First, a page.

I’m one of those people who falls asleep in the salon chair.
I don’t mean to. But there’s nothing more relaxing to me than someone’s hands in my hair doing what needs to be done. It is where I get my joy. #BlackJoy, even. And my relaxation. Whether it’s the luxuriousness of the shampoo bowl or just the combing, curling, and styling, I’ll probably be knocked out or close to knocked out, risking the burning of my scalp and ears from the flat iron from my jerky head motions to stay awake.
I have a lot of hair and the fortune of not being tender-headed. So anyone doing my hair who is not me is a welcoming experience, one I’m often willing to pay money for. But what I wish I could have is an experience no amount of cash can replicate, because for most of my life it was free.
My mother told me she learned how to braid by weaving blades of tall grass in the fields near the four-room shack where she grew up, off of a plantation in Shoffner, Ark., outside of Newport. She was always, always good at doing hair. She did her aunts’ hair, and grandmother’s hair, and her own, her baby sister’s, and the hair of the many other women in her family. But whose hair she took the most pride in was that of her daughters.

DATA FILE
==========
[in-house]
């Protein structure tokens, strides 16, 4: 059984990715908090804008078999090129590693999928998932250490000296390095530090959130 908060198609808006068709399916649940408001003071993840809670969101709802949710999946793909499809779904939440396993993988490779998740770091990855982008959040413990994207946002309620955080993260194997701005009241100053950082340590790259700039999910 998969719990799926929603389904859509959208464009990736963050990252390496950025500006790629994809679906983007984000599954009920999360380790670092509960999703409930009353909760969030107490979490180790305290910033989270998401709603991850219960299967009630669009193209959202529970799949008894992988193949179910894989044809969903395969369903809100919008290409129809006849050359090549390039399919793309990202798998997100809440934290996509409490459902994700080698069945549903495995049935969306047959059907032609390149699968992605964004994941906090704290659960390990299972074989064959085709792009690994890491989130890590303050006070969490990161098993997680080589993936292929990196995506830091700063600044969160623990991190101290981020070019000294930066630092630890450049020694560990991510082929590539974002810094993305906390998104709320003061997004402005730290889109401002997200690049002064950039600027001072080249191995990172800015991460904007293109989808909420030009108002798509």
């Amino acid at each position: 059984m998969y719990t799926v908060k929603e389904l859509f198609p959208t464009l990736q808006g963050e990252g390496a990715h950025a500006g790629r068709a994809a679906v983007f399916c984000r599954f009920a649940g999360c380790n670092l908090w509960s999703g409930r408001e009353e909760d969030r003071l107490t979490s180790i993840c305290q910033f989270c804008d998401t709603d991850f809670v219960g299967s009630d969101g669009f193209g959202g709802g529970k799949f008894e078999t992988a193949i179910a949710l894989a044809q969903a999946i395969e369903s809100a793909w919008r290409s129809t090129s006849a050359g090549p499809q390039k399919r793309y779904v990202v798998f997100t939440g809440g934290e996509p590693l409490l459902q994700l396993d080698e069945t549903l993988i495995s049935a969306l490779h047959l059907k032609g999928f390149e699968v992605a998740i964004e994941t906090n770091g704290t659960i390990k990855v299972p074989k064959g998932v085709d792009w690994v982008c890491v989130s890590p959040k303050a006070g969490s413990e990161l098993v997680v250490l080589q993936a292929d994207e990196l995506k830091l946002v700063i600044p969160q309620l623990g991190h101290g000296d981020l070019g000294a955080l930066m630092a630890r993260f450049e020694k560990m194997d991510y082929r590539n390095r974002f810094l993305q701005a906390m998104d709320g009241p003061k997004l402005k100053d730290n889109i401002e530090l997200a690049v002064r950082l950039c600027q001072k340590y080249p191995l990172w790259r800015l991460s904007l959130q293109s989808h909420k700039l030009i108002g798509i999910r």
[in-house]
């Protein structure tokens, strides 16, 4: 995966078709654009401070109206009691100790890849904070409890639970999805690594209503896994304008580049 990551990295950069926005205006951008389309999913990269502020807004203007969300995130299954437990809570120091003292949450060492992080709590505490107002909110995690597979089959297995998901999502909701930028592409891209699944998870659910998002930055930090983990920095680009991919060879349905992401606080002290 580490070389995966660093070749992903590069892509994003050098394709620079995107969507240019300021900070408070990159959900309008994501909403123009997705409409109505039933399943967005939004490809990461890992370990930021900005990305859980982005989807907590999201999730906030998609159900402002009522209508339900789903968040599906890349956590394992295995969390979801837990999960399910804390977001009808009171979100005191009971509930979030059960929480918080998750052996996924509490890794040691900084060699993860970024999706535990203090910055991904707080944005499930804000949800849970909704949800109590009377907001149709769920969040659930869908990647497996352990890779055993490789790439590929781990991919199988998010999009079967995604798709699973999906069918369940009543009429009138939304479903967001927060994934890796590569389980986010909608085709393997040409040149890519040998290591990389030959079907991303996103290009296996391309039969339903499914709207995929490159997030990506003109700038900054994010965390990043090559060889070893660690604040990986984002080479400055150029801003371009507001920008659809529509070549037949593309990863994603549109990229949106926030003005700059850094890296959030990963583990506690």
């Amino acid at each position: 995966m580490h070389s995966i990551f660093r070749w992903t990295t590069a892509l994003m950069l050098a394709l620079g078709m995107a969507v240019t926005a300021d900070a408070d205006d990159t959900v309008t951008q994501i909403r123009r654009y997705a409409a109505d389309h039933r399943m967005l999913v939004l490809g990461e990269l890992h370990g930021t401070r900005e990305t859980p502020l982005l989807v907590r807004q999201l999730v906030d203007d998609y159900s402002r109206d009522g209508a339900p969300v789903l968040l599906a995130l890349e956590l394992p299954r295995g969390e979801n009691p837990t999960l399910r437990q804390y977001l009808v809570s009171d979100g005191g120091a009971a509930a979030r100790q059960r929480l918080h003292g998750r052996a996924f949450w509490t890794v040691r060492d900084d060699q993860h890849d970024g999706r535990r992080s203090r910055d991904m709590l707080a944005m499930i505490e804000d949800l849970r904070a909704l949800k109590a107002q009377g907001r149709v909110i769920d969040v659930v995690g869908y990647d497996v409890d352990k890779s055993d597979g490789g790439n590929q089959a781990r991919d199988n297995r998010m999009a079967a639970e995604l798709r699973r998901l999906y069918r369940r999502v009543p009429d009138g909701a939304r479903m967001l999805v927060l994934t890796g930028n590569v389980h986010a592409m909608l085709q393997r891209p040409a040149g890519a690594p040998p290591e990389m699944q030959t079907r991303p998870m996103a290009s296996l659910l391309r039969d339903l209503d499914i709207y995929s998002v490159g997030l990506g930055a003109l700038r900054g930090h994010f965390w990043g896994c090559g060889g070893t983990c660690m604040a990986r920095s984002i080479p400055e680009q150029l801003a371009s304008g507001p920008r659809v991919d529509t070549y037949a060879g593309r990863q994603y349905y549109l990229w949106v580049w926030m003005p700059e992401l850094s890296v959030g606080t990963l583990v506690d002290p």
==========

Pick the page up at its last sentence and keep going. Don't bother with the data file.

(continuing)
My mother always wanted girls. I’m convinced the combination of her wish for girl children (and the wishes of her dearly departed mother-in-law, who she never met, who also desired daughters but ended up with three boys, one my father, and that of her own mother, my Granny, who wanted girls but ended up with seven sons and only two daughters), was how things ended up this way. It was cosmic, fated, always meant to be. Even though she would have been happy to have had a son or two, girls were what she really and truly wanted, as she’d grown up with nothing but boys and had done her time in the world of men as a girl child.